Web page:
Festivus in Spring
Right before Christmas, Senator Rand Paul (R-KY) issued his Festivus Report for 2022. Unfortunately, because the Senator also tweeted his own reworked version of Clement C. Moore’s A Visit from St. Nicholas at that time, I missed his annual Festivus Airing of Grievances over some of the federal government’s most wasteful spending.
But, like Christmas, people can feel the spirit of Festivus all year round. Who says we cannot belatedly celebrate Festivus on the cusp of spring? Nobody, that’s who! And whoever could complain can add my doing so now to their list of grievances to be aired when they celebrate Festivus. Let’s go!
Paul’s 2022 Festivus grievances contain 31 line items of wasteful spending. Five of them involve COVID spending that cost Americans over $4.7 billion. Wait until you see where that money went:
- Giving ineligible citizens COVID Economic Injury Disaster Grants ($4.5 billion)
- Using COVID relief funds to construct an 11,000-square-foot spa and fitness center in Florida ($140 million)
- Using COVID relief funds to purchase luxury cars for four people ($31.5 million)
- Giving a Wisconsin school district COVID relief funds to upgrade its athletic fields ($1.6 million)
- Boosting Tunisia’s $1 billion tourist industry during COVID-19 ($50 million)
Other wasteful spending examples often have smaller price tags. Still, they are so ridiculous you might think they cannot be real. But they are, and they are spectacularly wasteful! Here’s a small selection of those kinds of items:
- The General Services Administration (GSA) funding to maintain 77,000 empty federal government buildings ($1.7 billion)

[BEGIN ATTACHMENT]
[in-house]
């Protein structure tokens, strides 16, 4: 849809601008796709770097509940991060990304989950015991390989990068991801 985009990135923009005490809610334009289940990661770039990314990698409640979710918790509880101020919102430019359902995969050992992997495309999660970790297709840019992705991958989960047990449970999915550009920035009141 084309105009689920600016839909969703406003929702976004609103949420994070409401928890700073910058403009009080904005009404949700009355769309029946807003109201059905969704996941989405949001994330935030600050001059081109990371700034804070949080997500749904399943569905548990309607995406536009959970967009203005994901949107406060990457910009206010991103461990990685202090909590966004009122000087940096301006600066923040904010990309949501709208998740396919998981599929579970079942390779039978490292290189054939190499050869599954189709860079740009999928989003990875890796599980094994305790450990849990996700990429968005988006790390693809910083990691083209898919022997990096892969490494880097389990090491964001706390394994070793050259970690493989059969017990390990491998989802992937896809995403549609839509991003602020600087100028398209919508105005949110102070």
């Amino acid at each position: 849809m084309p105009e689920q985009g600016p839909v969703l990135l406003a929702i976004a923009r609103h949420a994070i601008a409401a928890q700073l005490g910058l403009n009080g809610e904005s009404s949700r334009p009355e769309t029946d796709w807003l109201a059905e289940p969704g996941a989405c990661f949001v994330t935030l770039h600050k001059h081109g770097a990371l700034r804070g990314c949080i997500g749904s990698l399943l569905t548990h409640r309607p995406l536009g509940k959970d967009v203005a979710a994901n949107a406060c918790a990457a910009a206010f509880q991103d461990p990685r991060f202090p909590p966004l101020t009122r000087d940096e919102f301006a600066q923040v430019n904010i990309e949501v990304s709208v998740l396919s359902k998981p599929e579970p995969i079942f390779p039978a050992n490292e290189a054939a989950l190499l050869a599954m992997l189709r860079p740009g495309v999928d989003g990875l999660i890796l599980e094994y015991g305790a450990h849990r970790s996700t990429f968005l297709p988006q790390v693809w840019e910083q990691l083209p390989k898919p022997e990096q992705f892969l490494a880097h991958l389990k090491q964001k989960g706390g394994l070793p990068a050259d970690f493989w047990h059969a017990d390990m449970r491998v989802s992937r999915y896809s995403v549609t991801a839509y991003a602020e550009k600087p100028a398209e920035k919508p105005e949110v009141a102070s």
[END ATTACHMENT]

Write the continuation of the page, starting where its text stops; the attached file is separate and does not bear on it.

- An ongoing 26-year-old National Insitute of Health (NIH) study involving watching hamsters fight while on steroids ($3 million)
- The Department of the Navy’s purchase of “top-of-the-line” Starbucks espresso machines from 2018 through 2021 ($192,952)
- The Department of Health and Human Services (HHS) funded a study of romance between parrots ($689,222)
- National Science Foundation (NSF) research into whether Thanos could snap his fingers while wearing the infinity gauntlet ($118,971)
You’ll be pleased to learn the research team who received the NSF grant found that Thanos would not be able to successfully snap his fingers while wearing metal gloves if the Marvel comic villain existed in real life. Americans can now sleep at night and not worry about that anymore!
Altogether, Paul’s Festivus Report for 2022 contains over $482 billion in examples of wasteful federal government spending. The biggest single item on that list is $475 billion for interest payments on the U.S. national debt, which has become the fastest-growing category of government spending because of rising interest rates caused by President Biden’s excessive spending.